As we go on in our pursuit to use Joomla in never-seen-before use cases a few interesting problems came forth.
- A web-hooks implementation: Similar to how plugins can declare triggers they want to listen to, webhooks allow external applications to register URLs that can receive a JSON payload when an action happens in an application. Since there could be multiple webhooks, each webhook call is queued as a message and happens asynchronously.
- In Shika: Recalculating user progress in the background. When a new lesson is added to a course, Shika recalculates each enrolled user’s progress to take into account the newly added lesson. When there are a lot of lessons and a large number of users enrolled in the course, this recalculation cannot happen in real time. In this case, a recalculation job does this in the background once the lesson is saved.
The first thought, of course, was to create purpose specific tables and to manage using cron jobs. But being the engineers that we are, we felt the need to bring some of the best practices into Joomla. This is how the Joomla message queue was born!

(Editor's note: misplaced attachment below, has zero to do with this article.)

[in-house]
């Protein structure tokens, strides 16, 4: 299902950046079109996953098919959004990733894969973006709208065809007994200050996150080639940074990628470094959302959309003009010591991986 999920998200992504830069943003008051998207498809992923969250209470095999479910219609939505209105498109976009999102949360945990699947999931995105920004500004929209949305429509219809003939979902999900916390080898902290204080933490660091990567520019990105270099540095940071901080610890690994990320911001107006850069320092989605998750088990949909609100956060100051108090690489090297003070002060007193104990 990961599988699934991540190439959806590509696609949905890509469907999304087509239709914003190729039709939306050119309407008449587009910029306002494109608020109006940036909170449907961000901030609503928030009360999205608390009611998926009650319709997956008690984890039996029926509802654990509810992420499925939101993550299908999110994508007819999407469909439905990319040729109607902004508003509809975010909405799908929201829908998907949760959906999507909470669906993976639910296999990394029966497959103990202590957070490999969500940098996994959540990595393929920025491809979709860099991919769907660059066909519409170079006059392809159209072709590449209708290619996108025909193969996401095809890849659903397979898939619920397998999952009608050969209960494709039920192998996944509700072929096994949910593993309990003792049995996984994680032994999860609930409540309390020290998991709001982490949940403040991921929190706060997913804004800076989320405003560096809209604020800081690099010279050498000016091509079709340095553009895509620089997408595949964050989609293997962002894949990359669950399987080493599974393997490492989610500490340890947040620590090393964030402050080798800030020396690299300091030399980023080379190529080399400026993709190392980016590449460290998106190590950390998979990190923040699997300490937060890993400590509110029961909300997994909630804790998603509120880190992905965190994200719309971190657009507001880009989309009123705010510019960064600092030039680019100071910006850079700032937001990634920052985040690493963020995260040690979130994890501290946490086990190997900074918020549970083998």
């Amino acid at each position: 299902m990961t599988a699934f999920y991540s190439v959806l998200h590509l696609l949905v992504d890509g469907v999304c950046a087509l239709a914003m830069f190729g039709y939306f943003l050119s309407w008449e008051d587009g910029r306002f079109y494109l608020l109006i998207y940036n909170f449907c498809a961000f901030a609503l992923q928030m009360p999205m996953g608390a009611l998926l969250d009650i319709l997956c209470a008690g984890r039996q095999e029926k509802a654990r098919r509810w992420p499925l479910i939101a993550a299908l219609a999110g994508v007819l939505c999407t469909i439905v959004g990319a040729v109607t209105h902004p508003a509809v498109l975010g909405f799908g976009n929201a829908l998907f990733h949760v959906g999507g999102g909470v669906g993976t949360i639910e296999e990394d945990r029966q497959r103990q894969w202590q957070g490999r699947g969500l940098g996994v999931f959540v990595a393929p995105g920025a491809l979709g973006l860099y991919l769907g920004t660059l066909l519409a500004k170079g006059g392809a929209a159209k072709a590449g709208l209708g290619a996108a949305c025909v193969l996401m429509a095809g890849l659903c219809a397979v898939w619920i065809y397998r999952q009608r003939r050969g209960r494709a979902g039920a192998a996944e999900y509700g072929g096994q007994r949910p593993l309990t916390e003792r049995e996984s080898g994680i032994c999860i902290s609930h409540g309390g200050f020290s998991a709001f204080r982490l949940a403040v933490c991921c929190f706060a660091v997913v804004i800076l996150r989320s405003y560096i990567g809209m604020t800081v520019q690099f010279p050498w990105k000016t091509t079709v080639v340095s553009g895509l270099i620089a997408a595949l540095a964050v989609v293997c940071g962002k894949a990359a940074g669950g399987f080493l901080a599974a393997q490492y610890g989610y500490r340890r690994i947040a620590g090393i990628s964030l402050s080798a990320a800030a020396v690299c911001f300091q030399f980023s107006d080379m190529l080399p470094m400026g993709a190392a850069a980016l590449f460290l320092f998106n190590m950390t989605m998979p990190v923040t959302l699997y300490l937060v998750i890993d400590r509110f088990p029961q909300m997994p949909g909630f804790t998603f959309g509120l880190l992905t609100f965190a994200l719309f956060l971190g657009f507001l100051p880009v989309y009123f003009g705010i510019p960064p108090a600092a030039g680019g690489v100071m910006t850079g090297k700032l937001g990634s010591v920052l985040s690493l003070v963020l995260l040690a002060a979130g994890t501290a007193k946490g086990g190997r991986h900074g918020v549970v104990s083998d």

We are happy to introduce our new infrastructure extension - TJ Queue, a generic job/message queue for Joomla. Messages queues are a way to delegate some processes to the background instead of performing them in a user blocking operation. It is also useful to move heavy processing to the background.
Any extension that wishes to use the background job queue, creates a consumer that performs the 'job'. A job could be as simple as sending an email or a notification, or some heavy-duty data crunching. The application can then 'produce' a message with the payload needed by the job. The TJ Queue cron job will fetch the messages from the queue and pass them on to the correct consumer to execute the job.
The extension uses php-enqueue as the underlying library. Currently the Amazon SQS and MySQL adapters are bundled with the extension, we will add support for more in the future.